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Old 05-07-2007, 07:18 AM   #35
Garrett Smith
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Ah, gallbladders.

I consider it the equivalent of malpractice that gallbladders are so quickly removed AND that patients are not prescribed inexpensive and simple bile supplements.

This, quite frankly, is one of the simplest and most effective supplements I have for that particular population.

Basically, the way I put it to patients is, if they have gallbladder issues, it means that they've been eating foods that haven't been "agreeing" with them for a LONG time...(ie. gluten is an easy target)
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Old 05-07-2007, 04:14 PM   #36
Nikki Young
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Garrett, if someone gets their gallbladder removed, would you prescribe a specific diet to them, something paleo orientated and get them to have an allergy test?
Does someone who has their gallbladder removed more likely to easily put on weight, or does it play no part in all that stuff?
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Old 05-08-2007, 06:19 AM   #37
Garrett Smith
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Nikki,
*Everyone* gets put on the Paleo diet. :happy:

I'm starting to utilize allergy tests more, however, there are so many more ways the immune system can react other than with antibody/antigens that the major Paleo overhaul and fixing the leaky gut (likely due to gluten and nightshades) is first and foremost.

If someone is missing their gallbladder (and believe me, they're missing it whether they know it or not!), they are not properly digesting any of the fats that they eat. In women, all I can say is that every single female patient I've had that has had gallbladder surgery is significantly overweight and has symptoms after eating fatty foods.

The treatment for this is simply correcting the diet and having the patient take a bile supplement with any fat-containing meal or supplement ie. fish oil (I use ox bile), until they get a new gallbladder--that's not likely to happen, so that means for the rest of their life.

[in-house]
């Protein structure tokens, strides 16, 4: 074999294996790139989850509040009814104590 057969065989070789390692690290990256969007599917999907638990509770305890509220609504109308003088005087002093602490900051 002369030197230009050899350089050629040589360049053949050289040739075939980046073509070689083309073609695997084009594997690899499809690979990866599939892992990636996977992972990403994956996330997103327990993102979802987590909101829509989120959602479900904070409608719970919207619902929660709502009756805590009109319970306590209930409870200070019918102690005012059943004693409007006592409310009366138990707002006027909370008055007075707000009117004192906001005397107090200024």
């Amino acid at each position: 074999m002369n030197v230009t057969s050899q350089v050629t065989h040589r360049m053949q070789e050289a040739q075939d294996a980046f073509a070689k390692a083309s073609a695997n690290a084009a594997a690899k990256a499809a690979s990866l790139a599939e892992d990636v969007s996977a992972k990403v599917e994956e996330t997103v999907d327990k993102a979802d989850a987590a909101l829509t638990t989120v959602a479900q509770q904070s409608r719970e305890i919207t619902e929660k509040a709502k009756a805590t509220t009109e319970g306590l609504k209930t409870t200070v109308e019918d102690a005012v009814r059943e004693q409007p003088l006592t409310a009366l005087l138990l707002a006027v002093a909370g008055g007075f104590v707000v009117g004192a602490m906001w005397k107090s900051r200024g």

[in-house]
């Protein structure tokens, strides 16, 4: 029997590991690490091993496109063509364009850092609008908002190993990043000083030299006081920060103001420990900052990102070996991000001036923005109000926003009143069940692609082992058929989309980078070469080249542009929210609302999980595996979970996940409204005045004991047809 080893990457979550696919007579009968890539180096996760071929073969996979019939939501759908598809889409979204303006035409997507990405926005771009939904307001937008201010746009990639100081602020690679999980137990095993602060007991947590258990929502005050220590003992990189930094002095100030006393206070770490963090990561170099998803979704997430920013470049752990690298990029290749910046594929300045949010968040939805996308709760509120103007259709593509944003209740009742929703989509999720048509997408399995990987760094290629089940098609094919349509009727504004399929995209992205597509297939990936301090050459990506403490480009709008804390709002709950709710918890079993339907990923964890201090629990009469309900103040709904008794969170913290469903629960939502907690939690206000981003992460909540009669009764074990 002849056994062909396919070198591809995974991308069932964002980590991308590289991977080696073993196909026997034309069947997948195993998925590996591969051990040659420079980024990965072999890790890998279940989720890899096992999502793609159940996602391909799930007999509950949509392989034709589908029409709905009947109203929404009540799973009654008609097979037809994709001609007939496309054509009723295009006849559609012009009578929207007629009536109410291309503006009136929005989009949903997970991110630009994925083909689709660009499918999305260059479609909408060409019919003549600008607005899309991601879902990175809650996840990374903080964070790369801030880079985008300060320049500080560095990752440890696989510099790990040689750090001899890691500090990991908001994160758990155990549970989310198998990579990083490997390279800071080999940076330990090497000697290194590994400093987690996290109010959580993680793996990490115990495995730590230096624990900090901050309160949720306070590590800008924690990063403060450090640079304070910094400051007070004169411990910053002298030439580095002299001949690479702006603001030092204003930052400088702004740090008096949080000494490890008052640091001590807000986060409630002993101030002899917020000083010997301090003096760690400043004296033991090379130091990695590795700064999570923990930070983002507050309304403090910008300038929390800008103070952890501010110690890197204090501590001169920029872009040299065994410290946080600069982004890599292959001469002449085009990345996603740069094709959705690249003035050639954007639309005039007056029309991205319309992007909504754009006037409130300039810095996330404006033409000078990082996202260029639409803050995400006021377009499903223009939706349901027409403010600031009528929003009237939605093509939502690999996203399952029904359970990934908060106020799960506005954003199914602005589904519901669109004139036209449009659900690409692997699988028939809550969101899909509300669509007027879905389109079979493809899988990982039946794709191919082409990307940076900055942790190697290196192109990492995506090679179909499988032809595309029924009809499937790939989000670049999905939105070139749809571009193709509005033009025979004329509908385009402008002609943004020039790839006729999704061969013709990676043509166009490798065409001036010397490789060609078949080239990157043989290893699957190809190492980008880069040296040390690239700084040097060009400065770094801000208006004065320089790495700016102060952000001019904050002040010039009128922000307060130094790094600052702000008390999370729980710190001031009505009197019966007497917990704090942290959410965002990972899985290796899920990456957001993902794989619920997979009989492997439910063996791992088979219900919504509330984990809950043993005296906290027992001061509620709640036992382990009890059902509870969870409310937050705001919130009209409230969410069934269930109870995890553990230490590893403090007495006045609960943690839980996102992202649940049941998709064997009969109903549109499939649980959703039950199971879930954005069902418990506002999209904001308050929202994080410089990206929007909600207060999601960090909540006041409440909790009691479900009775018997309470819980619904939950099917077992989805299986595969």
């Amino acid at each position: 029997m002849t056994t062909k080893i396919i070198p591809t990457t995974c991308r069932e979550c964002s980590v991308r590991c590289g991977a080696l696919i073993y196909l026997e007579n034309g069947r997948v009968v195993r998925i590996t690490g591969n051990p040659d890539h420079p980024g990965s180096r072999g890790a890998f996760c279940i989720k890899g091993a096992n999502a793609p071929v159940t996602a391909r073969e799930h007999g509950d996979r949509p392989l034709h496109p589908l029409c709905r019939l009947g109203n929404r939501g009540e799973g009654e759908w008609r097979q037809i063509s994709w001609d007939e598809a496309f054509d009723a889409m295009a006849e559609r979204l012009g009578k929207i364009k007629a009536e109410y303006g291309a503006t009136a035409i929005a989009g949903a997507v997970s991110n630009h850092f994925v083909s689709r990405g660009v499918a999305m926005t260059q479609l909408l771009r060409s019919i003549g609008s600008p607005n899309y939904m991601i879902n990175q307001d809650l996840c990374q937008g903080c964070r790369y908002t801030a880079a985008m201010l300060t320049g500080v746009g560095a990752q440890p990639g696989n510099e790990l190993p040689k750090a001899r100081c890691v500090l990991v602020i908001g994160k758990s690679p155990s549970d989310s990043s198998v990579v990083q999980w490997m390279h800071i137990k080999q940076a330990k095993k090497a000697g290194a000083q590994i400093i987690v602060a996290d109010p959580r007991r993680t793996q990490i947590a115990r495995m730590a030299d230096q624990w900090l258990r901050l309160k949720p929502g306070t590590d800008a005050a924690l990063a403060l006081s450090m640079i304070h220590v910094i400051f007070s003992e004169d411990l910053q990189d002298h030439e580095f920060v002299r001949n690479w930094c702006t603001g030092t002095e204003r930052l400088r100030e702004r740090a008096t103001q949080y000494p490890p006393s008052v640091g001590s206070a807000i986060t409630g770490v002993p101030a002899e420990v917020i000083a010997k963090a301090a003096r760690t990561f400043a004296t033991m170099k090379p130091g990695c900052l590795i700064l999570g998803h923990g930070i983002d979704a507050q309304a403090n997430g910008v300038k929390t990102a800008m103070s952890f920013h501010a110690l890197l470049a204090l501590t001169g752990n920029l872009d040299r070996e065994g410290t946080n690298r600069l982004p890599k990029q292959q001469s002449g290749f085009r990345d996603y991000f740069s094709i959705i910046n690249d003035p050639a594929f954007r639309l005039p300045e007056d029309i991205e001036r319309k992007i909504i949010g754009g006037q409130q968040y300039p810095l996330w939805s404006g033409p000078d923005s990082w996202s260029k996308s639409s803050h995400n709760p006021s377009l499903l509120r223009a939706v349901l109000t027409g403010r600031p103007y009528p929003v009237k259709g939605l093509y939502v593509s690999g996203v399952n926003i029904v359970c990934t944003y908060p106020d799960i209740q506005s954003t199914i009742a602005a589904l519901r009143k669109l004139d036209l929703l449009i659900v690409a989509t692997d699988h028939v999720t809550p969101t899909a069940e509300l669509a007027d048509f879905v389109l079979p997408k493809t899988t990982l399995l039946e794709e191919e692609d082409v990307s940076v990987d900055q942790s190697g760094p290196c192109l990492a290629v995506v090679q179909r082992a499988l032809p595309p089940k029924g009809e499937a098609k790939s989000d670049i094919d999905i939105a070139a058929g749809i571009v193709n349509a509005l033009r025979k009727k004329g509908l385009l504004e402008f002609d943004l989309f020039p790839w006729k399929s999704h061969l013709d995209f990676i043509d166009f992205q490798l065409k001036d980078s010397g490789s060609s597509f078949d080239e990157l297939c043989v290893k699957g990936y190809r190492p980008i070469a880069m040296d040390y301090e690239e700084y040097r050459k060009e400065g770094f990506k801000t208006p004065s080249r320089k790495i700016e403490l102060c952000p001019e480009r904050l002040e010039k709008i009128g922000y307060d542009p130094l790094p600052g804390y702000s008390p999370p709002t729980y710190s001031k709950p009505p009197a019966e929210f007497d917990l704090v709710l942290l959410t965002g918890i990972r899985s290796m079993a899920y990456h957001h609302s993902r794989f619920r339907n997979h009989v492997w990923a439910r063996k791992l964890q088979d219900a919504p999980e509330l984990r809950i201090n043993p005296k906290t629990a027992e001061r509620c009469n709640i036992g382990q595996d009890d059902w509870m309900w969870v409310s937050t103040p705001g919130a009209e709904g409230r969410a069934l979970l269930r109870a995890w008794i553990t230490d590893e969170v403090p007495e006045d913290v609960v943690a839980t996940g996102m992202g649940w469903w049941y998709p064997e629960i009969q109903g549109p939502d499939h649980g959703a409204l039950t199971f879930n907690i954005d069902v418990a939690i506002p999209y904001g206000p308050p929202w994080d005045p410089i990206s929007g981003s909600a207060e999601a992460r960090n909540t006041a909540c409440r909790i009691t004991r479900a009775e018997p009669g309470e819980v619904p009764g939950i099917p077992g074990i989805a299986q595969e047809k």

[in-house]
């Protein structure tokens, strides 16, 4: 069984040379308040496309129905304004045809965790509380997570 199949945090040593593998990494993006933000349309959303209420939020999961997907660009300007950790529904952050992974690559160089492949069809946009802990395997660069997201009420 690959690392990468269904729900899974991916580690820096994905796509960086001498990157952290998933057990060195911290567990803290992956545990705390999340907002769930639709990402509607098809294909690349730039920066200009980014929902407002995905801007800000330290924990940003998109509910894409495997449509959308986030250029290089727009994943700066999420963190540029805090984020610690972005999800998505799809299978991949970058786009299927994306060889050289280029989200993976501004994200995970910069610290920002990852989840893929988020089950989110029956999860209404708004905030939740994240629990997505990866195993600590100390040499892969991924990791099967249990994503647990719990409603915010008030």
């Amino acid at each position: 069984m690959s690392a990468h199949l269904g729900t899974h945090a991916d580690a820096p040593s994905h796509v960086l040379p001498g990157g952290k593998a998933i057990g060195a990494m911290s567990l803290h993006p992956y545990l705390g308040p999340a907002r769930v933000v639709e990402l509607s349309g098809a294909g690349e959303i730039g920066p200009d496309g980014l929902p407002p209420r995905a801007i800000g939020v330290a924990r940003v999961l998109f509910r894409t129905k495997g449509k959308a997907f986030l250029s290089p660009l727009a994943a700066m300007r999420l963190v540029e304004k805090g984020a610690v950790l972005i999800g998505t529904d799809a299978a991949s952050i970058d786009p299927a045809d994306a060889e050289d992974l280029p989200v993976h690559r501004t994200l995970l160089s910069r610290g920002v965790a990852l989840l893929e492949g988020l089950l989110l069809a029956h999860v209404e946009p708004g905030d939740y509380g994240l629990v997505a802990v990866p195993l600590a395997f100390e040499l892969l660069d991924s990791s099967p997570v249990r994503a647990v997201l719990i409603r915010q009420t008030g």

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Old 05-08-2007, 08:16 AM   #38
Franklin Shogie
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Dr. G.

My wife had her gallbladder removed several years ago.

She is 1.6m (5ft 3") and 122lb. Based on the book "The Zone" by Dr. Sears, she is approx. 22%BF. she does spinning several days a week as well as a daily weightlifting routine. She is actually quite fit.

She and I recently went on the Zone diet. What is a "bile supplement" and is that readily available in a pharmacy?

Thank you in advance for your response. :happy:
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Old 05-08-2007, 08:50 AM   #39
Garrett Smith
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Franklin,
I carry a simple ox bile supplement, contact my office if you are interested.

Many retail outlets don't carry bile supplements, or they carry supplements with a very small amount of bile in them. This is typically a supplement that must be obtained from a health care practitioner to get an "effective" version. For example, the one I utilize has 500mg of ox bile per capsule. Most other "enzyme" supplements that even contain bile have around 50mg per capsule. Big difference.

It sounds as though your wife is doing a good job with her health otherwise. Improving her fat utilization and absorption will definitely help her in the long run.
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Old 05-08-2007, 08:58 AM   #40
Franklin Shogie
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Dr. G.

Thanks for your response.

The reason that I asked about bile supplements being obtainable at a pharmacy is that my wife and I don't live in the US. I'll check into the availability of the ox bile at the local pharmacies.